Saturday, May 15, 2004

Where the Hell Have I Been? 

Being busy, being sick, being lazy -- all these things contributed to a long neglect of this journal. I had wanted to write longer reviews of some of these films, but as I saw several of them about a month ago, I can't really do that now. So here's another one of those, you know, Dreaded Capsule Posts.

Dogville (Lars Von Trier, 2004) - What was it Mr. Burns said about Marge Simpson's painting? "I know what I hate, and I don't hate this." Dogville is certainly impressive on a technical level, and the performances are extraordinary (it's to the credit of the ensemble that Nicole Kidman is actually one of the weaker actors here, and she's still pretty good). The whole theatrical construct is emotionally and intellectually riveting from beginning to end; Von Trier makes you think he's got you sympathizing with one side of his conflict, and then he pulls a sharp turnaround to show you the other perspective. Even so, Von Trier's worldview (in short: we, collectively, stink) is one I don't particularly agree with, and in the past (Dancer in the Dark) his unrelenting cynicism has kept me from appreciating his work. Thankfully, the vague, non-naturalistic setting of Dogville is well-suited to Von Trier's satirical intentions -- after all, who can dispute that this invented world really is like that? I've still got my issues with Von Trier, but Dogville is worth the effort. B+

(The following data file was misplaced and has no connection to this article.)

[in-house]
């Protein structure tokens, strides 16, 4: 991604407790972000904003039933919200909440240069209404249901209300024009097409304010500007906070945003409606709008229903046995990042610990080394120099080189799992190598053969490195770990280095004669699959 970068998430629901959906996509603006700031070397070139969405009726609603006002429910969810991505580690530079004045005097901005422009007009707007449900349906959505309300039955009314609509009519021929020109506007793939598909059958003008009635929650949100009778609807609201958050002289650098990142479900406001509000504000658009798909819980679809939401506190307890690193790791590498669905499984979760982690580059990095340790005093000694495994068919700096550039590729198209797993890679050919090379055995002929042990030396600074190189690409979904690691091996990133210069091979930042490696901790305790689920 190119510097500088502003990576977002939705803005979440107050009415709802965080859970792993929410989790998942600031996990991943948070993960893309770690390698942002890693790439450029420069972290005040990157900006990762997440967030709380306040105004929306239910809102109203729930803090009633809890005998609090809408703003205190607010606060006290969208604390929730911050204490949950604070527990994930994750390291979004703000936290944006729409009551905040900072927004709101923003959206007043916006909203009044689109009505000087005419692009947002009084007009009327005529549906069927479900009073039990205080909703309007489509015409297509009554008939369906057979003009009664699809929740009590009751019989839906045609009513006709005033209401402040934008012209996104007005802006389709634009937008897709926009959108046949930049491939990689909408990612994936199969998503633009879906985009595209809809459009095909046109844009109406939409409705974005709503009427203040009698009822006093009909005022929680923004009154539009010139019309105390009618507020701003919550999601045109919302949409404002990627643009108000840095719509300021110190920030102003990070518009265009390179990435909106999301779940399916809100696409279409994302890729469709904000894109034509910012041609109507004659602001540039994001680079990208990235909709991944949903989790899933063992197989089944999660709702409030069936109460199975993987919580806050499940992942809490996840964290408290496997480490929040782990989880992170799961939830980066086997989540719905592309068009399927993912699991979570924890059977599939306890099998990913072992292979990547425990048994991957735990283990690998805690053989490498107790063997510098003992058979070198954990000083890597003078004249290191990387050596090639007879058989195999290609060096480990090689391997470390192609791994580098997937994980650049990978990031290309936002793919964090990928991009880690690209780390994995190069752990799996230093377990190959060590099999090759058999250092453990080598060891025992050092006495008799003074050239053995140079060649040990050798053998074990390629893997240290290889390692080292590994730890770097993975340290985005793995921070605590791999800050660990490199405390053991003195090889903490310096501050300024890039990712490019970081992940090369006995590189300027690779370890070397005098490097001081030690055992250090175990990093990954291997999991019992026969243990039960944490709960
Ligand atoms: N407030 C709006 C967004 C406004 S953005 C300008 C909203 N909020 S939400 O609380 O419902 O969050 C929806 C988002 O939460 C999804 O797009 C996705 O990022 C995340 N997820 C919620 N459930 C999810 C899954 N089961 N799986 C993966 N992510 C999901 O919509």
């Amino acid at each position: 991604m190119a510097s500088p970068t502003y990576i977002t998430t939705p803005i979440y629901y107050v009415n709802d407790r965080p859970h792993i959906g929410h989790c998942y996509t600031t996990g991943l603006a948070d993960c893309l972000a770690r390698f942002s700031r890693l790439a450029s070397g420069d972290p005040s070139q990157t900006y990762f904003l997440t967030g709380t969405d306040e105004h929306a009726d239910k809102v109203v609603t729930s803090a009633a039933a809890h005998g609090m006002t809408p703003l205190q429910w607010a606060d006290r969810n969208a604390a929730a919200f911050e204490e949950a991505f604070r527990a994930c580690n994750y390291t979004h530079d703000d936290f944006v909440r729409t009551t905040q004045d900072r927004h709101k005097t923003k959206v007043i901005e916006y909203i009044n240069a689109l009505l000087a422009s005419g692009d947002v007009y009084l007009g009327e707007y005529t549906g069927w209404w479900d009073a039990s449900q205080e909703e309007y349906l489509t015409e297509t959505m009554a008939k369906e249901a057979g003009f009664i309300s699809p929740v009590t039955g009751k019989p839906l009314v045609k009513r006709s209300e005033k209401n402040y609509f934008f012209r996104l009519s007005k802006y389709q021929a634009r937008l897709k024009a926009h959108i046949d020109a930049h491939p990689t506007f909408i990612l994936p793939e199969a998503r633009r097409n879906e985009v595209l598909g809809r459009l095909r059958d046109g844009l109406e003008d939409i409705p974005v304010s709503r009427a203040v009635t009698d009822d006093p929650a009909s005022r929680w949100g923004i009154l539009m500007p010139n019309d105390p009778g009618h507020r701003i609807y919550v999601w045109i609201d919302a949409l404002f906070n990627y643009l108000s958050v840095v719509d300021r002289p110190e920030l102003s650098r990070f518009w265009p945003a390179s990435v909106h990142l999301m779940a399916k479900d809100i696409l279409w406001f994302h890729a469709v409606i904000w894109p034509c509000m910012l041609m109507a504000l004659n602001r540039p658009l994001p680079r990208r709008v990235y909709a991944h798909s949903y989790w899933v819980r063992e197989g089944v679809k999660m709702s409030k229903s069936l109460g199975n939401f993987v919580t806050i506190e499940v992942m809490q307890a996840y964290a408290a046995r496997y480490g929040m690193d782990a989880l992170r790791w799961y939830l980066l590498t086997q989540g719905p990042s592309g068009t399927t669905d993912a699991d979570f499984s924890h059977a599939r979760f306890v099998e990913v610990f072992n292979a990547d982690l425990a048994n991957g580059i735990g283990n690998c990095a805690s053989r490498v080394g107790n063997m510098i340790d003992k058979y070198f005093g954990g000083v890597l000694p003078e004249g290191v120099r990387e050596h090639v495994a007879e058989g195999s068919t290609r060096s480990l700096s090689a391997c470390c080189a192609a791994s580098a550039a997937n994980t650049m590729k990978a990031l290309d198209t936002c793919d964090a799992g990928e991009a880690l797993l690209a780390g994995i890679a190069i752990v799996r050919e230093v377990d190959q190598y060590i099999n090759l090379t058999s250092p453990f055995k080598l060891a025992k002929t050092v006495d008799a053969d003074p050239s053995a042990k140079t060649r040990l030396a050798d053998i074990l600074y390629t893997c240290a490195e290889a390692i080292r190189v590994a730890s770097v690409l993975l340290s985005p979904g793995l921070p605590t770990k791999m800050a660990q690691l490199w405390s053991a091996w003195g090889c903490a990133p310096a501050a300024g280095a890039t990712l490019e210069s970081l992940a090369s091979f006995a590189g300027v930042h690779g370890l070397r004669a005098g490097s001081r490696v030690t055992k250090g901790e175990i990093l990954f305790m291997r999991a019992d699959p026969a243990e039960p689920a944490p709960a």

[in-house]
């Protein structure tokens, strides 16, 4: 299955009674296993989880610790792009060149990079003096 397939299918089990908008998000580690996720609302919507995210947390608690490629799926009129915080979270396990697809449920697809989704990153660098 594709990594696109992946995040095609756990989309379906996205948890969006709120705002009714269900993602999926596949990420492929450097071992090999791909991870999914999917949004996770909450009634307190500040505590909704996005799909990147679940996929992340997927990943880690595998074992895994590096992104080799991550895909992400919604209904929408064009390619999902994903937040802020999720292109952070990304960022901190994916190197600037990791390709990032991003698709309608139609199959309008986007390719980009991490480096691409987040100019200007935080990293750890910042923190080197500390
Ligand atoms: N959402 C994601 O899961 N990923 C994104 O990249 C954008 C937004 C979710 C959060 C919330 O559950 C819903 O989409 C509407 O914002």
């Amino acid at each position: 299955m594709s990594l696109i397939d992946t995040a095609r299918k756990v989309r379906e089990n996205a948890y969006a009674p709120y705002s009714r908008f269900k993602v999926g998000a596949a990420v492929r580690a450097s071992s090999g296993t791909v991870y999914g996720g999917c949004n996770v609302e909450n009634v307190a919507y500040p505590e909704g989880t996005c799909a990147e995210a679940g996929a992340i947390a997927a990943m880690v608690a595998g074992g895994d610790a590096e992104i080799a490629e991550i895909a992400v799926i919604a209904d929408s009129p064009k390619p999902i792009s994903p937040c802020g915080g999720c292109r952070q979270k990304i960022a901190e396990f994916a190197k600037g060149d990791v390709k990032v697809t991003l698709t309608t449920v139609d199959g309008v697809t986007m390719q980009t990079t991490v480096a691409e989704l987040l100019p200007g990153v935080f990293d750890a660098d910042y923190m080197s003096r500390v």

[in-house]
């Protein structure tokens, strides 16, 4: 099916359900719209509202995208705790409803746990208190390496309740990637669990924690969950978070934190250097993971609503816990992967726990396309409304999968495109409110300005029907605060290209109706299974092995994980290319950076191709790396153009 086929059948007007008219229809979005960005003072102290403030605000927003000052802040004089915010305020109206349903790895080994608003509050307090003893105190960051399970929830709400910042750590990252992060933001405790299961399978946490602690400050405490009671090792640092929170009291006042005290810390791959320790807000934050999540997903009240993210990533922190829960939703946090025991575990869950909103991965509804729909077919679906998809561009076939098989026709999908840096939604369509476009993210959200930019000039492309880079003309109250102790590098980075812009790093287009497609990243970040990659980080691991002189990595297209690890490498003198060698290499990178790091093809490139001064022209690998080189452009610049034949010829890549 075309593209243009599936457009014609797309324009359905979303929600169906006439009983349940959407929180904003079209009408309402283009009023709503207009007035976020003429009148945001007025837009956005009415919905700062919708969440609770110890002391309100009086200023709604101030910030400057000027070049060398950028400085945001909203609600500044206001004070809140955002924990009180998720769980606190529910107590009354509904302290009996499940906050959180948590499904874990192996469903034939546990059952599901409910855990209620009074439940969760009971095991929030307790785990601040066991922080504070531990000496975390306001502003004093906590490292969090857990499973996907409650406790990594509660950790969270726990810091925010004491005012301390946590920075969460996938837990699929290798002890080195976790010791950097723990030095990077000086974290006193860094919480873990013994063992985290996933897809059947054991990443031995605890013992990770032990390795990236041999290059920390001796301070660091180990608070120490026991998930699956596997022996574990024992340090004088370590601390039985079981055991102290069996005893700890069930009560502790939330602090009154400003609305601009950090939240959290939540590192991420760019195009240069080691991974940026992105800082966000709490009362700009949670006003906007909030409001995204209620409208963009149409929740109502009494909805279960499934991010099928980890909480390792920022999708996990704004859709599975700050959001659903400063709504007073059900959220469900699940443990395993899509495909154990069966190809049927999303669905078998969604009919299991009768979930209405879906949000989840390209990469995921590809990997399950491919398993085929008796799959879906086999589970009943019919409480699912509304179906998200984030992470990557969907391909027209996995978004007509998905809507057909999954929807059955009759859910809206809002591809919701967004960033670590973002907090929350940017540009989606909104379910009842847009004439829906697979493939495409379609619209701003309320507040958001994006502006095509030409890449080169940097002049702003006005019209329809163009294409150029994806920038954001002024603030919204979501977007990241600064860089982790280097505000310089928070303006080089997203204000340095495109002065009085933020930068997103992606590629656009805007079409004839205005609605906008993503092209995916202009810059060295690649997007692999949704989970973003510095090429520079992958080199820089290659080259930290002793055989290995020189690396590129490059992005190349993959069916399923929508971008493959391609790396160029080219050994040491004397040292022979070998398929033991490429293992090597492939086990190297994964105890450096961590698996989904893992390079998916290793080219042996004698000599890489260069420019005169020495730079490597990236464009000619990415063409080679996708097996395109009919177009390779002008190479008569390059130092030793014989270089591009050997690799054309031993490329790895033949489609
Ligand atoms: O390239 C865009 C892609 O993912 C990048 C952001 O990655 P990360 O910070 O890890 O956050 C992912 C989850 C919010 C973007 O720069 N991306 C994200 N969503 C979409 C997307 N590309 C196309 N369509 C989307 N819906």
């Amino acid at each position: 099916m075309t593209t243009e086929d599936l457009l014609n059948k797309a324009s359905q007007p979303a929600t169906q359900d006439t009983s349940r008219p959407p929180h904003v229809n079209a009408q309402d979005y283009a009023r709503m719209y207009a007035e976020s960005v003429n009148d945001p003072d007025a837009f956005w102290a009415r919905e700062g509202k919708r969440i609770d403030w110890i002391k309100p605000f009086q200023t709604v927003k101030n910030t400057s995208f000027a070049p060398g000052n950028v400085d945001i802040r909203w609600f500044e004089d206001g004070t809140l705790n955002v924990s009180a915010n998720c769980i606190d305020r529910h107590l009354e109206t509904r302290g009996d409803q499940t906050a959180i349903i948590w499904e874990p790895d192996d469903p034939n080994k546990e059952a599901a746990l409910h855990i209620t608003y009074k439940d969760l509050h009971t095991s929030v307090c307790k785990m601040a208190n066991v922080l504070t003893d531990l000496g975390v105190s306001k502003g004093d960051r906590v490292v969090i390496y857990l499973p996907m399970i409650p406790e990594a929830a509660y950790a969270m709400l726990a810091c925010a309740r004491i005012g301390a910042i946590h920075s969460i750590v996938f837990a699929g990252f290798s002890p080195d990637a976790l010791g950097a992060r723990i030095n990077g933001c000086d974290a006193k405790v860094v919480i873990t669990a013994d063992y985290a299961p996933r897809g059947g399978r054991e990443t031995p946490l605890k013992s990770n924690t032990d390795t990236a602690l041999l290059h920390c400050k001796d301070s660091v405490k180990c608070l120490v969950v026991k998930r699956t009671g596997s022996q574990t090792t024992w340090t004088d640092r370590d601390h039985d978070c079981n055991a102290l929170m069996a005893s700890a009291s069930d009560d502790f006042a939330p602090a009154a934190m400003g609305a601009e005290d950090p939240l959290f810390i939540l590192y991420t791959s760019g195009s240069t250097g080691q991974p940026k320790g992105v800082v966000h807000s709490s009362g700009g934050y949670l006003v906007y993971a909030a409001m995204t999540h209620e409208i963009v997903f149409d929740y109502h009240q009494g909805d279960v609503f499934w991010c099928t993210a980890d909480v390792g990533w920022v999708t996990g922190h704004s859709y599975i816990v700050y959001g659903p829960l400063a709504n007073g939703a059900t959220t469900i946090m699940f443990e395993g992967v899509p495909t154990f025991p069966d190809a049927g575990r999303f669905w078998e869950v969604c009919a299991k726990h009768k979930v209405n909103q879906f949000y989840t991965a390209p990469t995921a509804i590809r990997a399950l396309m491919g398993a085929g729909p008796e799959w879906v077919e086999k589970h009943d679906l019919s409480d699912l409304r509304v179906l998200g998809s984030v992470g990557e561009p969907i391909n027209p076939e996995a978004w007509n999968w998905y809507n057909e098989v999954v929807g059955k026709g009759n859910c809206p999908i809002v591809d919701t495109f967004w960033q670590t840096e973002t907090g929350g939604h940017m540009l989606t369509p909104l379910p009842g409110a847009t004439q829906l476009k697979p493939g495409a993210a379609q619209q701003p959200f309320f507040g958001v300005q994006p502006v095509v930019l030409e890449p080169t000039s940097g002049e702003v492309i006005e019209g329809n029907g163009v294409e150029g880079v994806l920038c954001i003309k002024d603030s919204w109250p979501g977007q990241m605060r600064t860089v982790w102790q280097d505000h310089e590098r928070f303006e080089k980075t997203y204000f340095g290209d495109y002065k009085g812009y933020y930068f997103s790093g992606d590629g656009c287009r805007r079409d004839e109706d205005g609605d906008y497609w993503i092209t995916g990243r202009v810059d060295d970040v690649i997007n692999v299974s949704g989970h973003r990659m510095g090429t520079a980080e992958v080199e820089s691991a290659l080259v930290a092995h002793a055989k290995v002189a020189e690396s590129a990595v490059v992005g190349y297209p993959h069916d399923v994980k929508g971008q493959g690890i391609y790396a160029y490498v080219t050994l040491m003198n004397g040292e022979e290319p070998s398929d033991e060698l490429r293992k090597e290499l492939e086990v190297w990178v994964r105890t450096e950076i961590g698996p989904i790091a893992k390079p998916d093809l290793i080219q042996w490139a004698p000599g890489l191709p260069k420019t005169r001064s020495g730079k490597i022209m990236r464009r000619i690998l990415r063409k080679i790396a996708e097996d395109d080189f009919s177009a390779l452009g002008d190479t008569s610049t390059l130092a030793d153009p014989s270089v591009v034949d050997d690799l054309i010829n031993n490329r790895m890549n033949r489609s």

The Punisher (Jonathan Hensleigh, 2004) - Well, that was pretty lame. Going in, I wasn't convinced that the Punisher comics are good subject matter for a film adaptation, and the film, er, didn't convince me. I suppose this could've worked with an actor able to properly garner sympathy even while blowing people away, but Thomas Jane is not that actor; he's not menacing enough, and his silent "tortured soul" scenes aren't very convincing either. The long sequence telling of Punisher's origin is too drawn-out and frequently ridiculous, John Travolta is predictably awful as the villain, and let's not even speak of the Love Interest and Mincing Sidekick characters. Action, unspectacular. Cinematography, boring. Editing, machine-like. Next! C-

Kill Bill, Vol. 2 (Quentin Tarantino, 2004) - First, Quentin Tarantino makes Vol. 1, and folks complain there's no substance to the thing. Then he makes Vol. 2, and folks complain it's not exciting enough. Can't win for trying, I guess. I find Kill Bill a fascinating look at Tarantino's artistic personality; his other films have been about the push-pull between his love for trashy fun and his tendency towards philosophical themes. This time, he pulls an even split: one volume to emphasize trashy fun, and another to emphasize the philosophy. In fact, splits and doubles are littered all over Kill Bill, seemingly placed simply to call attention to the schizoid mind that dreamed them up: Asian genre/spaghetti western, Gordon Liu and Michael Parks in dual roles, two sets of credits, etc., etc. An accident? Perhaps, but an interesting one.